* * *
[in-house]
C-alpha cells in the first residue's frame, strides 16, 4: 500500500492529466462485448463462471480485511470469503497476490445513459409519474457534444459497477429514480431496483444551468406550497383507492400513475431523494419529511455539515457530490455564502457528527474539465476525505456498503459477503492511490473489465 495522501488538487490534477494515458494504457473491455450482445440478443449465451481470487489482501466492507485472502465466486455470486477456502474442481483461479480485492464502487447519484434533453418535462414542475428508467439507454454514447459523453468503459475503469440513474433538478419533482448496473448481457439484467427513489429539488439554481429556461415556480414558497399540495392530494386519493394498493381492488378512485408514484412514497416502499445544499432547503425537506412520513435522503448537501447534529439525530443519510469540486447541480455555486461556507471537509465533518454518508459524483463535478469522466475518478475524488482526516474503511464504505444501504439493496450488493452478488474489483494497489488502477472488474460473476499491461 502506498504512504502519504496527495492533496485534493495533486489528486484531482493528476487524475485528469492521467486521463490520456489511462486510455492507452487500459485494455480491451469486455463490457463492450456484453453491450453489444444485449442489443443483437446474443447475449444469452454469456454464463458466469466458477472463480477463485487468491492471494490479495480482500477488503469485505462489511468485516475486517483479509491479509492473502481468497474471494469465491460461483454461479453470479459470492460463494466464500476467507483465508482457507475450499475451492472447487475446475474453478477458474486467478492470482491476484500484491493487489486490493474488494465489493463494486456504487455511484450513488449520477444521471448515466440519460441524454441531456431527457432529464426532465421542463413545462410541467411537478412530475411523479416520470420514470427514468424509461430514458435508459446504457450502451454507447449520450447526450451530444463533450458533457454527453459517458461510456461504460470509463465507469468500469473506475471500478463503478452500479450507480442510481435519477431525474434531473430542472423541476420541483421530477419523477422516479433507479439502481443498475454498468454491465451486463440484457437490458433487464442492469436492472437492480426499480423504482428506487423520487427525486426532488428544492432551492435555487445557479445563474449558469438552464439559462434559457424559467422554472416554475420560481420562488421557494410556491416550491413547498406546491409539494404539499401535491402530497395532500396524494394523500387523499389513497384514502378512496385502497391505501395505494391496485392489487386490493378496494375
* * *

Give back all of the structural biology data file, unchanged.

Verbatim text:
[in-house]
C-alpha cells in the first residue's frame, strides 16, 4: 500500500492529466462485448463462471480485511470469503497476490445513459409519474457534444459497477429514480431496483444551468406550497383507492400513475431523494419529511455539515457530490455564502457528527474539465476525505456498503459477503492511490473489465 495522501488538487490534477494515458494504457473491455450482445440478443449465451481470487489482501466492507485472502465466486455470486477456502474442481483461479480485492464502487447519484434533453418535462414542475428508467439507454454514447459523453468503459475503469440513474433538478419533482448496473448481457439484467427513489429539488439554481429556461415556480414558497399540495392530494386519493394498493381492488378512485408514484412514497416502499445544499432547503425537506412520513435522503448537501447534529439525530443519510469540486447541480455555486461556507471537509465533518454518508459524483463535478469522466475518478475524488482526516474503511464504505444501504439493496450488493452478488474489483494497489488502477472488474460473476499491461 502506498504512504502519504496527495492533496485534493495533486489528486484531482493528476487524475485528469492521467486521463490520456489511462486510455492507452487500459485494455480491451469486455463490457463492450456484453453491450453489444444485449442489443443483437446474443447475449444469452454469456454464463458466469466458477472463480477463485487468491492471494490479495480482500477488503469485505462489511468485516475486517483479509491479509492473502481468497474471494469465491460461483454461479453470479459470492460463494466464500476467507483465508482457507475450499475451492472447487475446475474453478477458474486467478492470482491476484500484491493487489486490493474488494465489493463494486456504487455511484450513488449520477444521471448515466440519460441524454441531456431527457432529464426532465421542463413545462410541467411537478412530475411523479416520470420514470427514468424509461430514458435508459446504457450502451454507447449520450447526450451530444463533450458533457454527453459517458461510456461504460470509463465507469468500469473506475471500478463503478452500479450507480442510481435519477431525474434531473430542472423541476420541483421530477419523477422516479433507479439502481443498475454498468454491465451486463440484457437490458433487464442492469436492472437492480426499480423504482428506487423520487427525486426532488428544492432551492435555487445557479445563474449558469438552464439559462434559457424559467422554472416554475420560481420562488421557494410556491416550491413547498406546491409539494404539499401535491402530497395532500396524494394523500387523499389513497384514502378512496385502497391505501395505494391496485392489487386490493378496494375